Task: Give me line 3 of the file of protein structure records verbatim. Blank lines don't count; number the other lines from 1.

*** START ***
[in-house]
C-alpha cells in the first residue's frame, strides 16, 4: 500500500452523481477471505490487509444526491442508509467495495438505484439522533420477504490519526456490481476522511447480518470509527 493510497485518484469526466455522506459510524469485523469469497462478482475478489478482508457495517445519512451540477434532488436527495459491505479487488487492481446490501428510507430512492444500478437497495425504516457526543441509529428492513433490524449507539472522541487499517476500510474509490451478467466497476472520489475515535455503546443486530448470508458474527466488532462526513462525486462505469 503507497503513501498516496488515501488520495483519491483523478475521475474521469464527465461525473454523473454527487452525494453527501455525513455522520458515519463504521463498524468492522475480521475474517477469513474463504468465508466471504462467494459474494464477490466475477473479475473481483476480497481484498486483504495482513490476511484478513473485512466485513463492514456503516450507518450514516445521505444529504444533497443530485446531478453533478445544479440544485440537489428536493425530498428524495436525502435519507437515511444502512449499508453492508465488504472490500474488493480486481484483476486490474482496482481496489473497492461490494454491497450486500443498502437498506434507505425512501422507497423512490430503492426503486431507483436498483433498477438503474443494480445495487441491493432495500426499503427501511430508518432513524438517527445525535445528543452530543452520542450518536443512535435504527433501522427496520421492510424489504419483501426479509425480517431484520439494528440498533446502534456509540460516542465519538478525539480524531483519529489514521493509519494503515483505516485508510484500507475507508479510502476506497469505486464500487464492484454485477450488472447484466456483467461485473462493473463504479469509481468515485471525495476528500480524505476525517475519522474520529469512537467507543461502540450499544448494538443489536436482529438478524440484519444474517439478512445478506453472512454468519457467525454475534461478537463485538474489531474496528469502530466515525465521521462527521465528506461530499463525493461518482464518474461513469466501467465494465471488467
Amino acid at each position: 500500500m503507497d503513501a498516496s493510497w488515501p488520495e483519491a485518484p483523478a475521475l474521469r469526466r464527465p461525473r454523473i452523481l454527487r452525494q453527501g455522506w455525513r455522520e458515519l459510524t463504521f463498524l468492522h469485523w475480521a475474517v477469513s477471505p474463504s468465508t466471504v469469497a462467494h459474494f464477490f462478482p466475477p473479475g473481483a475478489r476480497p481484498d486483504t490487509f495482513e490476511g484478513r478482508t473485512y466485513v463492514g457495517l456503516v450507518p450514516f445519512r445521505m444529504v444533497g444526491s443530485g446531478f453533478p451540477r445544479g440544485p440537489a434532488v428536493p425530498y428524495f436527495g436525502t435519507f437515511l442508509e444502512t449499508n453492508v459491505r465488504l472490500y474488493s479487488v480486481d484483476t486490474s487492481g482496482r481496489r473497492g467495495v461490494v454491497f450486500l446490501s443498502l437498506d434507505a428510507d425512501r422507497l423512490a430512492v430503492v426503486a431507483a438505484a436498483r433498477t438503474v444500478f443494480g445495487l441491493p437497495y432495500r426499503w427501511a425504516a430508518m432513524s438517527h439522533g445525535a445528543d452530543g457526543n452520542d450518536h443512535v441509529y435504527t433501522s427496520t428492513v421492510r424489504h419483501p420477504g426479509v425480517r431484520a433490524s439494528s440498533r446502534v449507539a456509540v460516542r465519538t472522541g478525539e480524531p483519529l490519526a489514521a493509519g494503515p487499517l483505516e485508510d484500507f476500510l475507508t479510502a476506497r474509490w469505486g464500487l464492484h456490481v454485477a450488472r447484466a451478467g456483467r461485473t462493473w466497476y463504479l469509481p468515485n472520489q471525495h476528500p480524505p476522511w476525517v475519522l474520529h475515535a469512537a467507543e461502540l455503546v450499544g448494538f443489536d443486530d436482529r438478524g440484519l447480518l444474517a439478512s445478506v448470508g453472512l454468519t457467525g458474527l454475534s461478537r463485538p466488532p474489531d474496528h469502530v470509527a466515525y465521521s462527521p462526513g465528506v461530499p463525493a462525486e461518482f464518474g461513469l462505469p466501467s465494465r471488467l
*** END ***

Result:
Amino acid at each position: 500500500m503507497d503513501a498516496s493510497w488515501p488520495e483519491a485518484p483523478a475521475l474521469r469526466r464527465p461525473r454523473i452523481l454527487r452525494q453527501g455522506w455525513r455522520e458515519l459510524t463504521f463498524l468492522h469485523w475480521a475474517v477469513s477471505p474463504s468465508t466471504v469469497a462467494h459474494f464477490f462478482p466475477p473479475g473481483a475478489r476480497p481484498d486483504t490487509f495482513e490476511g484478513r478482508t473485512y466485513v463492514g457495517l456503516v450507518p450514516f445519512r445521505m444529504v444533497g444526491s443530485g446531478f453533478p451540477r445544479g440544485p440537489a434532488v428536493p425530498y428524495f436527495g436525502t435519507f437515511l442508509e444502512t449499508n453492508v459491505r465488504l472490500y474488493s479487488v480486481d484483476t486490474s487492481g482496482r481496489r473497492g467495495v461490494v454491497f450486500l446490501s443498502l437498506d434507505a428510507d425512501r422507497l423512490a430512492v430503492v426503486a431507483a438505484a436498483r433498477t438503474v444500478f443494480g445495487l441491493p437497495y432495500r426499503w427501511a425504516a430508518m432513524s438517527h439522533g445525535a445528543d452530543g457526543n452520542d450518536h443512535v441509529y435504527t433501522s427496520t428492513v421492510r424489504h419483501p420477504g426479509v425480517r431484520a433490524s439494528s440498533r446502534v449507539a456509540v460516542r465519538t472522541g478525539e480524531p483519529l490519526a489514521a493509519g494503515p487499517l483505516e485508510d484500507f476500510l475507508t479510502a476506497r474509490w469505486g464500487l464492484h456490481v454485477a450488472r447484466a451478467g456483467r461485473t462493473w466497476y463504479l469509481p468515485n472520489q471525495h476528500p480524505p476522511w476525517v475519522l474520529h475515535a469512537a467507543e461502540l455503546v450499544g448494538f443489536d443486530d436482529r438478524g440484519l447480518l444474517a439478512s445478506v448470508g453472512l454468519t457467525g458474527l454475534s461478537r463485538p466488532p474489531d474496528h469502530v470509527a466515525y465521521s462527521p462526513g465528506v461530499p463525493a462525486e461518482f464518474g461513469l462505469p466501467s465494465r471488467l